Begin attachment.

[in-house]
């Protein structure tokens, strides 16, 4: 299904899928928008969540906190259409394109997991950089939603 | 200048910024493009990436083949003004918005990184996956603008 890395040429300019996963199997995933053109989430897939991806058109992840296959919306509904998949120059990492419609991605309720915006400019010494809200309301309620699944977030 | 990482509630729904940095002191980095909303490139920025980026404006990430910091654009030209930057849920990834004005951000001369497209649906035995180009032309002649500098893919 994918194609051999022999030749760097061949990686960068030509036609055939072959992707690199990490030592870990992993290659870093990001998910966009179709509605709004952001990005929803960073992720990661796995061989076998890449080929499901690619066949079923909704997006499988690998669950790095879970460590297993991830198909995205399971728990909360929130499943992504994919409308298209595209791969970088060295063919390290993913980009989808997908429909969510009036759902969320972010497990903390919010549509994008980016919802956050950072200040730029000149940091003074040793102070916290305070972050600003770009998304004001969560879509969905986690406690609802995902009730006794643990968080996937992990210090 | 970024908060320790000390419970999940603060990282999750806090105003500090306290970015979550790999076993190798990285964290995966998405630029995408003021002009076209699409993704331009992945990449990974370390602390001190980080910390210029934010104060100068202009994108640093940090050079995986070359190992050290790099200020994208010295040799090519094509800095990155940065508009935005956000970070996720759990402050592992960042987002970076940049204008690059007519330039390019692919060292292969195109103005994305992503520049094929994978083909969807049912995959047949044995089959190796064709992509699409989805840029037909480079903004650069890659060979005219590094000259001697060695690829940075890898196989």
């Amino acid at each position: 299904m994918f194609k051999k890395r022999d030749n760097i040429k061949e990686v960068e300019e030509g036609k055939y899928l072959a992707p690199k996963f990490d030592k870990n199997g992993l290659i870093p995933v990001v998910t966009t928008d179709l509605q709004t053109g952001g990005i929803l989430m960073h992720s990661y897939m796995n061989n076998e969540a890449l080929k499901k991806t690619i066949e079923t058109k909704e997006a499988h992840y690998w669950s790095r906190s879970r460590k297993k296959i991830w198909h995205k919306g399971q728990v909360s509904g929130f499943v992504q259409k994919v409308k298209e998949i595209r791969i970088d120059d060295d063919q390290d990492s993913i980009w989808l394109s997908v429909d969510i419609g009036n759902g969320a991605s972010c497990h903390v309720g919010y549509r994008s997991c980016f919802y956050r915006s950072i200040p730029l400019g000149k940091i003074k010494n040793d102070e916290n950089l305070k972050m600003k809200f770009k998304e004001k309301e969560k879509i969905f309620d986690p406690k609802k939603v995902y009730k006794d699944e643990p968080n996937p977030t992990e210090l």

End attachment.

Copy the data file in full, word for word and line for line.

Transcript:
[in-house]
């Protein structure tokens, strides 16, 4: 299904899928928008969540906190259409394109997991950089939603 | 200048910024493009990436083949003004918005990184996956603008 890395040429300019996963199997995933053109989430897939991806058109992840296959919306509904998949120059990492419609991605309720915006400019010494809200309301309620699944977030 | 990482509630729904940095002191980095909303490139920025980026404006990430910091654009030209930057849920990834004005951000001369497209649906035995180009032309002649500098893919 994918194609051999022999030749760097061949990686960068030509036609055939072959992707690199990490030592870990992993290659870093990001998910966009179709509605709004952001990005929803960073992720990661796995061989076998890449080929499901690619066949079923909704997006499988690998669950790095879970460590297993991830198909995205399971728990909360929130499943992504994919409308298209595209791969970088060295063919390290993913980009989808997908429909969510009036759902969320972010497990903390919010549509994008980016919802956050950072200040730029000149940091003074040793102070916290305070972050600003770009998304004001969560879509969905986690406690609802995902009730006794643990968080996937992990210090 | 970024908060320790000390419970999940603060990282999750806090105003500090306290970015979550790999076993190798990285964290995966998405630029995408003021002009076209699409993704331009992945990449990974370390602390001190980080910390210029934010104060100068202009994108640093940090050079995986070359190992050290790099200020994208010295040799090519094509800095990155940065508009935005956000970070996720759990402050592992960042987002970076940049204008690059007519330039390019692919060292292969195109103005994305992503520049094929994978083909969807049912995959047949044995089959190796064709992509699409989805840029037909480079903004650069890659060979005219590094000259001697060695690829940075890898196989």
């Amino acid at each position: 299904m994918f194609k051999k890395r022999d030749n760097i040429k061949e990686v960068e300019e030509g036609k055939y899928l072959a992707p690199k996963f990490d030592k870990n199997g992993l290659i870093p995933v990001v998910t966009t928008d179709l509605q709004t053109g952001g990005i929803l989430m960073h992720s990661y897939m796995n061989n076998e969540a890449l080929k499901k991806t690619i066949e079923t058109k909704e997006a499988h992840y690998w669950s790095r906190s879970r460590k297993k296959i991830w198909h995205k919306g399971q728990v909360s509904g929130f499943v992504q259409k994919v409308k298209e998949i595209r791969i970088d120059d060295d063919q390290d990492s993913i980009w989808l394109s997908v429909d969510i419609g009036n759902g969320a991605s972010c497990h903390v309720g919010y549509r994008s997991c980016f919802y956050r915006s950072i200040p730029l400019g000149k940091i003074k010494n040793d102070e916290n950089l305070k972050m600003k809200f770009k998304e004001k309301e969560k879509i969905f309620d986690p406690k609802k939603v995902y009730k006794d699944e643990p968080n996937p977030t992990e210090l």